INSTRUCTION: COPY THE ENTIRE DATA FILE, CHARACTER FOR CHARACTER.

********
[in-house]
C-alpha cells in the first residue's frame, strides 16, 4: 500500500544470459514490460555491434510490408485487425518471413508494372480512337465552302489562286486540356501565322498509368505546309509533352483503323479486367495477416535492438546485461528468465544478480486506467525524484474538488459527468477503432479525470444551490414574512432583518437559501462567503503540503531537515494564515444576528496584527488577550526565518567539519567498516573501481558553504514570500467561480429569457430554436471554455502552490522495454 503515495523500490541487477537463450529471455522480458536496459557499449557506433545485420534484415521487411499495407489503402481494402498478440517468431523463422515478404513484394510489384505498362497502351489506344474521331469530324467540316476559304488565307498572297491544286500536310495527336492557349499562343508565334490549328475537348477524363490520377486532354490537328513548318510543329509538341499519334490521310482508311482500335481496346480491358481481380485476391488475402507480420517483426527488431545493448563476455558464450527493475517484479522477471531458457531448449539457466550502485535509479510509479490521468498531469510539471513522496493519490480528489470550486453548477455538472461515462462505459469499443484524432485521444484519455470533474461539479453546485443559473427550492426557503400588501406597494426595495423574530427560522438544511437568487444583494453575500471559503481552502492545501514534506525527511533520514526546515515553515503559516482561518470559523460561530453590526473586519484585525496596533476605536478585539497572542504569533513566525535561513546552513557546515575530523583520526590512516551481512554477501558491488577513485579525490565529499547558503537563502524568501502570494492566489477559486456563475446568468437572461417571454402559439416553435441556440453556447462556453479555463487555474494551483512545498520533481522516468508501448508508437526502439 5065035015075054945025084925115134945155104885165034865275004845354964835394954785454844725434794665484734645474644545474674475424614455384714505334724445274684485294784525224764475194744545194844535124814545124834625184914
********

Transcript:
[in-house]
C-alpha cells in the first residue's frame, strides 16, 4: 500500500544470459514490460555491434510490408485487425518471413508494372480512337465552302489562286486540356501565322498509368505546309509533352483503323479486367495477416535492438546485461528468465544478480486506467525524484474538488459527468477503432479525470444551490414574512432583518437559501462567503503540503531537515494564515444576528496584527488577550526565518567539519567498516573501481558553504514570500467561480429569457430554436471554455502552490522495454 503515495523500490541487477537463450529471455522480458536496459557499449557506433545485420534484415521487411499495407489503402481494402498478440517468431523463422515478404513484394510489384505498362497502351489506344474521331469530324467540316476559304488565307498572297491544286500536310495527336492557349499562343508565334490549328475537348477524363490520377486532354490537328513548318510543329509538341499519334490521310482508311482500335481496346480491358481481380485476391488475402507480420517483426527488431545493448563476455558464450527493475517484479522477471531458457531448449539457466550502485535509479510509479490521468498531469510539471513522496493519490480528489470550486453548477455538472461515462462505459469499443484524432485521444484519455470533474461539479453546485443559473427550492426557503400588501406597494426595495423574530427560522438544511437568487444583494453575500471559503481552502492545501514534506525527511533520514526546515515553515503559516482561518470559523460561530453590526473586519484585525496596533476605536478585539497572542504569533513566525535561513546552513557546515575530523583520526590512516551481512554477501558491488577513485579525490565529499547558503537563502524568501502570494492566489477559486456563475446568468437572461417571454402559439416553435441556440453556447462556453479555463487555474494551483512545498520533481522516468508501448508508437526502439 5065035015075054945025084925115134945155104885165034865275004845354964835394954785454844725434794665484734645474644545474674475424614455384714505334724445274684485294784525224764475194744545194844535124814545124834625184914